- Frequency, depth, and duration of Backlog Refinement Meetings.
The Scrum Team as a whole is responsible for delivering the committed user stories in time and with the highest possible quality.
A good result or a failure is never attributed to a single team member but always the result of the Scrum Team.
Empowerment & Self-organization
The Scrum Team has to be empowered to define
- What the team commits to deliver at the end of the Sprint,
- How the committed user stories will be broken down into tasks,
- Who will perform a specific task and in which order the tasks are implemented.
Only if the Scrum Team is empowered to decide these and similar internal decisions, the team members will work with higher performance and motivation for the interest of their client stakeholders.
Balanced set of skills
Each Individual within the Scrum Team will most certainly have specialized skills, focus, and personal preference of interests. However, to achieve the best possible performance, your Scrum Team needs to have a balanced set of skills. Only then the Scrum Team will be able to deal with the ever-changing IT and business challenges, and they can act as autonomous as it is possible.
That means a Scrum Team should be multidisciplinary (designers, developers, testers, architects, etc.) right from the beginning. On the other hand, this also means that each team member should learn a little bit from each other’s specialization. For instance, to be able to finish a committed user story until the end of the Sprint, a developer should willingly write and execute tests, and consult the tester whenever necessary.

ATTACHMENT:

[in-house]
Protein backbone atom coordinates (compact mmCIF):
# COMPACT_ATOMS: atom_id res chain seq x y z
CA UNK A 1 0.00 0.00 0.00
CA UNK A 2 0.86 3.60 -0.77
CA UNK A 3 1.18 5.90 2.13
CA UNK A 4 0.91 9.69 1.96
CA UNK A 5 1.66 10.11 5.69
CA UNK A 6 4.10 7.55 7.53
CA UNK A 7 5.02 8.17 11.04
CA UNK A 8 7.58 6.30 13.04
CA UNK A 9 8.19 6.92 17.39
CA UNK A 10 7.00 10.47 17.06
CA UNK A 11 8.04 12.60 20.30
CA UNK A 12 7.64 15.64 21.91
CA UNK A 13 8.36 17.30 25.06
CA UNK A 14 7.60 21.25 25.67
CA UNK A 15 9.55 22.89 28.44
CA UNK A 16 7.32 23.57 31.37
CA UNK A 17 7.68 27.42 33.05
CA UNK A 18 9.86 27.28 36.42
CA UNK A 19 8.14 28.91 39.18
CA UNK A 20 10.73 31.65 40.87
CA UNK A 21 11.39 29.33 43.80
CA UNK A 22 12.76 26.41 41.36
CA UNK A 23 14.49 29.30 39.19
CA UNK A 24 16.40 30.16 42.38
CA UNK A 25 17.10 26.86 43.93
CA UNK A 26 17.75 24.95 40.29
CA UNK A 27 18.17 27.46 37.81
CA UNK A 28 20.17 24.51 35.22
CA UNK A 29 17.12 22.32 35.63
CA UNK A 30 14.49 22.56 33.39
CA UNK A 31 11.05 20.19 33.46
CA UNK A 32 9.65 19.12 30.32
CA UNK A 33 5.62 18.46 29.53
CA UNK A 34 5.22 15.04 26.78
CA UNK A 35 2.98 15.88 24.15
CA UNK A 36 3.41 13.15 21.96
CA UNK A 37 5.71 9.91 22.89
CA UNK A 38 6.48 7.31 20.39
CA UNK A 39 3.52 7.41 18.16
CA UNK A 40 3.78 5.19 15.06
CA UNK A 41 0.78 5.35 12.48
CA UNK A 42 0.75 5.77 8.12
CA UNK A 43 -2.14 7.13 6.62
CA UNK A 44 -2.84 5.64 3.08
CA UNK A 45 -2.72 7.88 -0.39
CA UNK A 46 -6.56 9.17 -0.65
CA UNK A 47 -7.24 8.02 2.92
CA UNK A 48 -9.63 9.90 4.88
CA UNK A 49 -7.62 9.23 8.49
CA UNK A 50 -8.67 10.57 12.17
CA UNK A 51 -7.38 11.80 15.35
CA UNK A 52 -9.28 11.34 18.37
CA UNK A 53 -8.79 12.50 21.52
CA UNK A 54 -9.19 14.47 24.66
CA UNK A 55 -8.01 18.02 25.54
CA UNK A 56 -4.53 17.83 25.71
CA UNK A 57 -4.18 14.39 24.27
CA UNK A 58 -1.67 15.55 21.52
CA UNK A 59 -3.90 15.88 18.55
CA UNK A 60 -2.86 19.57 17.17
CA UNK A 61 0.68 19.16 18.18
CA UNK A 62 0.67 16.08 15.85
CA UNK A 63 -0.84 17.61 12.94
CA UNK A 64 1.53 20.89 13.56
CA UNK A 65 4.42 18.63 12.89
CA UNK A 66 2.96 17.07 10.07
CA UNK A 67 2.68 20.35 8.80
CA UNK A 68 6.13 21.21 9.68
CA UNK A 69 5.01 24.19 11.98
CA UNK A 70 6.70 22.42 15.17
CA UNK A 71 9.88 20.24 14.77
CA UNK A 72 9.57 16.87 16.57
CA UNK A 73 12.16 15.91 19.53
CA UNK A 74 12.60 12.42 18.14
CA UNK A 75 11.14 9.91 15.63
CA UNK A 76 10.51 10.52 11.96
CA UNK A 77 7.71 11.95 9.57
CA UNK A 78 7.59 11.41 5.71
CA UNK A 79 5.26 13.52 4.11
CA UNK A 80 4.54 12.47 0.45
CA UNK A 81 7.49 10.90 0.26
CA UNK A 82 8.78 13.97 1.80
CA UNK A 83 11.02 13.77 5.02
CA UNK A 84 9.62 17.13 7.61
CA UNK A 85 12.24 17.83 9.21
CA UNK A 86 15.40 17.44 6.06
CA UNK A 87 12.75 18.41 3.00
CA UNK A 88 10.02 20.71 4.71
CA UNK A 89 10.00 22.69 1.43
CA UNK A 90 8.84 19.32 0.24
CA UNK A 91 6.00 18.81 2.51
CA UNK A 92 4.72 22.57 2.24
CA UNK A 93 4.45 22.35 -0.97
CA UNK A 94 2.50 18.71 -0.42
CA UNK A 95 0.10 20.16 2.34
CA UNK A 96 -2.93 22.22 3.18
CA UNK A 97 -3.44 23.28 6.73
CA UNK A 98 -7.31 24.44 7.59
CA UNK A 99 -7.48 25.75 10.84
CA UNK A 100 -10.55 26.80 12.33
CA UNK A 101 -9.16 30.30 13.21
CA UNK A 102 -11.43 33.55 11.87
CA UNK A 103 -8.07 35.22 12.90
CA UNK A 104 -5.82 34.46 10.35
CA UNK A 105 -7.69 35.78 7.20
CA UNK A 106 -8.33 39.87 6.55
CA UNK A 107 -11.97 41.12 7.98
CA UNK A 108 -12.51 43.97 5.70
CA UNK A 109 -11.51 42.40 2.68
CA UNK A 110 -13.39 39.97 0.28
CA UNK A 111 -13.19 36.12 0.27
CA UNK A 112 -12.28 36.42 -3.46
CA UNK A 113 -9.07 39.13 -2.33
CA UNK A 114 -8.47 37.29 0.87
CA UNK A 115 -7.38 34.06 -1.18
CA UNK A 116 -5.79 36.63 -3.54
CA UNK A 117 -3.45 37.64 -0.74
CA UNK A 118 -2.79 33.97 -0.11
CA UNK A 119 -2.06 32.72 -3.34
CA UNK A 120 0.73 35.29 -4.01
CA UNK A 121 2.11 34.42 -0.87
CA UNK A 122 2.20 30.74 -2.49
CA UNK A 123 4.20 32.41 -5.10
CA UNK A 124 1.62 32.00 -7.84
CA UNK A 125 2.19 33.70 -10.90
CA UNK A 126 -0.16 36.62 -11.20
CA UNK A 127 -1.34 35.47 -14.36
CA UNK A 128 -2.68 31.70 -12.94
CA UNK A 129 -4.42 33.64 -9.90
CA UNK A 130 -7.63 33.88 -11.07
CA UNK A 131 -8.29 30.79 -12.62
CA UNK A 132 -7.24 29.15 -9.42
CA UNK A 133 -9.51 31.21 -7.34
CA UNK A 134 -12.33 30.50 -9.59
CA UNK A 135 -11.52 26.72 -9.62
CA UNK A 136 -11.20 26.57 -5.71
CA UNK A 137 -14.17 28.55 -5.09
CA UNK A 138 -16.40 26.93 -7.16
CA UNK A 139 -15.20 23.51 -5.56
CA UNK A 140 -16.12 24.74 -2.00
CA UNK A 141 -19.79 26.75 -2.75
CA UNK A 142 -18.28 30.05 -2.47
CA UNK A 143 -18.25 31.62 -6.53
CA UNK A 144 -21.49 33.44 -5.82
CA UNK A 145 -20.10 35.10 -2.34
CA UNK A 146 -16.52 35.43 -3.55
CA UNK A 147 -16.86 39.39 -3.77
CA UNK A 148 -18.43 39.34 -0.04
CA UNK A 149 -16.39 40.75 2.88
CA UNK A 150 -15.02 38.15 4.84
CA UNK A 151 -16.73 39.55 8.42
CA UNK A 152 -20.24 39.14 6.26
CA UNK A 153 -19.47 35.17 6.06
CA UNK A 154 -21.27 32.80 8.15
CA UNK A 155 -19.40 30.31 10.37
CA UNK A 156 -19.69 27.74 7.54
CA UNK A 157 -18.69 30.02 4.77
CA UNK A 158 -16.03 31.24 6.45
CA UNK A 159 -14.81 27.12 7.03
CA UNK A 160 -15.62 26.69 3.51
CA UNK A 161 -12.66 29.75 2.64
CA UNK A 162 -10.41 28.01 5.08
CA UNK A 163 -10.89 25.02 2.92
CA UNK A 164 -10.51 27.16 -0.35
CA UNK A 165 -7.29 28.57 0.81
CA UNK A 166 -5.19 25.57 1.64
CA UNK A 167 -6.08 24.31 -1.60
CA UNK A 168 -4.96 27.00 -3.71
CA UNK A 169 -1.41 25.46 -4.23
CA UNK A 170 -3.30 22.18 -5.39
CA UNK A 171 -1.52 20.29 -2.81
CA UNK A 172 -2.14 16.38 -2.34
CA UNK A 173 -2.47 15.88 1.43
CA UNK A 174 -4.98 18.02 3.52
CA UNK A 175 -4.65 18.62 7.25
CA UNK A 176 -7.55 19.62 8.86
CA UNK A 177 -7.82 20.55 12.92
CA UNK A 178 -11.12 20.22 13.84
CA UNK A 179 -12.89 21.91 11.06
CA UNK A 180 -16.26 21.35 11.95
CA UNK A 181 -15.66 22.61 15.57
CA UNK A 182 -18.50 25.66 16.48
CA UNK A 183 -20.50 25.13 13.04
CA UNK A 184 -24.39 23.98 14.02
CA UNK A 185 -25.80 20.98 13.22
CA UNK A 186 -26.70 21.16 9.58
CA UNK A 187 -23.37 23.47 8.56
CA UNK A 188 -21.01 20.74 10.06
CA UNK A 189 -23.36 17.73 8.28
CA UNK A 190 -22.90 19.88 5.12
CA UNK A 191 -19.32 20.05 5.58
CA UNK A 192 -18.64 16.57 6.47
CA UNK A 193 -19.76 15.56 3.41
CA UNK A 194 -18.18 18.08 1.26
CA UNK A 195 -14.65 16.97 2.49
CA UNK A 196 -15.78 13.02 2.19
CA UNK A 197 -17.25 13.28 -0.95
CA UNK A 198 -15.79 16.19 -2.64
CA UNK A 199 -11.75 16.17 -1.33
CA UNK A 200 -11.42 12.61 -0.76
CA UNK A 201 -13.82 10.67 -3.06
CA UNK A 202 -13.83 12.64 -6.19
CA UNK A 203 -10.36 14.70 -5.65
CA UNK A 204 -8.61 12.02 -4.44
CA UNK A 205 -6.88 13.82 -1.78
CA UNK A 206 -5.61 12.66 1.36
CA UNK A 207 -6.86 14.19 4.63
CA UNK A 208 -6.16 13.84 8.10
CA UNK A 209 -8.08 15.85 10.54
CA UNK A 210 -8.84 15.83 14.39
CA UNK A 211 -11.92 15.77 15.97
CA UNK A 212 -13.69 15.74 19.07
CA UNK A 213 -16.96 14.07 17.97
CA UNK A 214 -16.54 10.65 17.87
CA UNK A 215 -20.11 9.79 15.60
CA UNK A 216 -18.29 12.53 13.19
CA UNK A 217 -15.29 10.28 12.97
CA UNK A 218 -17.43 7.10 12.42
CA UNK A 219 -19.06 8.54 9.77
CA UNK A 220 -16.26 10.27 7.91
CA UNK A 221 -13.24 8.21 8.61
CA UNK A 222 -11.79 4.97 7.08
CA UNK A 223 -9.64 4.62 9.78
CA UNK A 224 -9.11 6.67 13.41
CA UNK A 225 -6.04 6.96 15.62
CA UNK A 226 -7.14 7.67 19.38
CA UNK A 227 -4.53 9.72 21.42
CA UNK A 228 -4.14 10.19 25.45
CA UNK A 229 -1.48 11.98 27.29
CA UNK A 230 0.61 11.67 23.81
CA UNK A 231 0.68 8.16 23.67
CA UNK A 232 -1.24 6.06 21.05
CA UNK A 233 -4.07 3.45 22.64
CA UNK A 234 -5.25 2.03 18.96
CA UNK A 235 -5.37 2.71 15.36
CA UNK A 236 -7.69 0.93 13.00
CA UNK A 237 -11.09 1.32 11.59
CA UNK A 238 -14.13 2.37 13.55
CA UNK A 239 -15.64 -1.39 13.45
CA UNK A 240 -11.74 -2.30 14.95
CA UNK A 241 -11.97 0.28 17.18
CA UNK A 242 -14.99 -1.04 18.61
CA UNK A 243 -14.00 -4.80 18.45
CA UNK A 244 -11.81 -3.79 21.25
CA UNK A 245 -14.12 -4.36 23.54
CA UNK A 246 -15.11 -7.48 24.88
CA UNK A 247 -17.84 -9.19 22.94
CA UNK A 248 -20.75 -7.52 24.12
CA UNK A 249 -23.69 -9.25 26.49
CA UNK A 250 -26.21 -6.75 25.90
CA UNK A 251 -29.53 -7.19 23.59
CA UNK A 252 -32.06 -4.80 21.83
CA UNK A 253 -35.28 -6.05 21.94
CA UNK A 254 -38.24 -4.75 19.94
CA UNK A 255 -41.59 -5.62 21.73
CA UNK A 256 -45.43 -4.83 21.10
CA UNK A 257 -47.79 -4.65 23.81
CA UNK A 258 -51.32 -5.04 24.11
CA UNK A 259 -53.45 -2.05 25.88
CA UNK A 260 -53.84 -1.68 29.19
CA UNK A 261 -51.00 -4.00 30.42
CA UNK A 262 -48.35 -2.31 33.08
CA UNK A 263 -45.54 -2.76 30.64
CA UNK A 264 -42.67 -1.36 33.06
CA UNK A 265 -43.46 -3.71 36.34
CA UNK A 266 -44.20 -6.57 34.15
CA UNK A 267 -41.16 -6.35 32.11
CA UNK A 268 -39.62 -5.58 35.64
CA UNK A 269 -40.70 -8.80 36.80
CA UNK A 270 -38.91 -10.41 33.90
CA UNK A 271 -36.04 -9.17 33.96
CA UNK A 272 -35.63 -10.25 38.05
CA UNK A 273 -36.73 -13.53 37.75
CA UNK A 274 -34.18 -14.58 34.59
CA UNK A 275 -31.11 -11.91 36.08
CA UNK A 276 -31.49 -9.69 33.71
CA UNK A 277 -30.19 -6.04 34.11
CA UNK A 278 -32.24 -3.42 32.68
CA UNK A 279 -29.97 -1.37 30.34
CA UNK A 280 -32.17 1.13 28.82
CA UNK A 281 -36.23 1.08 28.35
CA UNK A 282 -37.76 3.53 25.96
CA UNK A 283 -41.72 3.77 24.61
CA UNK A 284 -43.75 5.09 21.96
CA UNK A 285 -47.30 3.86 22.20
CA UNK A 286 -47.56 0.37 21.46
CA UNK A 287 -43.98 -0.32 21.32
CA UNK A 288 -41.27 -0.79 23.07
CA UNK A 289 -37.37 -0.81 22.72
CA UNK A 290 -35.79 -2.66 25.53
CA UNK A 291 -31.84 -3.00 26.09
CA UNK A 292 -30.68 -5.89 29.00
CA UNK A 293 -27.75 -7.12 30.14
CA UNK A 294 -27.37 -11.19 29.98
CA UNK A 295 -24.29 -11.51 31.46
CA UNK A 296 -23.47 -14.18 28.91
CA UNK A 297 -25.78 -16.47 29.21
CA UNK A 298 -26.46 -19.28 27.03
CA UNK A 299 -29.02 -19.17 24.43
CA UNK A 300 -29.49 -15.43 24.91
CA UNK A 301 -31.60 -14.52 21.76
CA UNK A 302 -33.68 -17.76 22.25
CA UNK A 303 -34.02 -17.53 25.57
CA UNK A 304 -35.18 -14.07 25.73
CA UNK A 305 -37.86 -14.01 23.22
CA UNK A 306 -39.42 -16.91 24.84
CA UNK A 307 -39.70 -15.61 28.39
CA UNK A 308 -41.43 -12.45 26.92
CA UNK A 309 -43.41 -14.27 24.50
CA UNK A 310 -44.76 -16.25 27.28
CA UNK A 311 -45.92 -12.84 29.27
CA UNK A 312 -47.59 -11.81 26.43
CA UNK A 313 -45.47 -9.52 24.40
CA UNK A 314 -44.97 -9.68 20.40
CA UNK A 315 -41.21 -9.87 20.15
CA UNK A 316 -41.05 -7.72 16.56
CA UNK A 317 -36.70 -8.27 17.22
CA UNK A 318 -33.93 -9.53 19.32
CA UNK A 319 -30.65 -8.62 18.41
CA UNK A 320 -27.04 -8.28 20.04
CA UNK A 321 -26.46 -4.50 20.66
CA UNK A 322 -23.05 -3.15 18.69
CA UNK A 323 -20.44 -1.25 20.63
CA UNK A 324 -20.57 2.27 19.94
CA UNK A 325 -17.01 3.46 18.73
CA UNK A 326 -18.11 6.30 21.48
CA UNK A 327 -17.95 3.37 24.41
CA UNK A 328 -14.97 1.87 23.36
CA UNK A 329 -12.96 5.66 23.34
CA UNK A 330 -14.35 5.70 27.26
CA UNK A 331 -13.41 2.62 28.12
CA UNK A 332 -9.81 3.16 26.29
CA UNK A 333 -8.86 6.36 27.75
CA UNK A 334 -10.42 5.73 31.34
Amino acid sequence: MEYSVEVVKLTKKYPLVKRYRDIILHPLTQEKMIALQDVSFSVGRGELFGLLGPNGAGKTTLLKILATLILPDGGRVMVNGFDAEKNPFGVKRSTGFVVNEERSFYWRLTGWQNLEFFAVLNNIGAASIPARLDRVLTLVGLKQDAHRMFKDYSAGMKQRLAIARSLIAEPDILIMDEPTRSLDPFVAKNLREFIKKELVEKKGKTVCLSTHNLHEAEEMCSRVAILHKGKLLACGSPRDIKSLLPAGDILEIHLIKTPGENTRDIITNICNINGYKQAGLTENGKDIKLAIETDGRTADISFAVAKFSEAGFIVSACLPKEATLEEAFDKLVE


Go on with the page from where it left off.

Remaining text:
The roles of the Scrum Team members are not compartmentalized like the architect, the developer, the tester, and so on. They all share the same title, “Scrum Team Member” regardless of their core personal competencies.
Size of the Scrum Team
Scrum Teams are small. The ideal size is 7 +/- 2 people.
Note that if the Scrum Team contains more than nine members, your team will most probably suffer due to excessive overhead of alignment and communication. And yet, there is no one size ﬁts all answer. Your Scrum Teams may still productively function even if they have less than ﬁve or more than nine members.
The only way to ﬁnd this out is to test, learn, and adapt. If you ﬁnd out that a team of 13 people cannot perform well enough, then these Scrum Teams need to be split into two teams. These Scrum Teams should closely align, and they correlate their goals and user stories. Besides that, they work independently.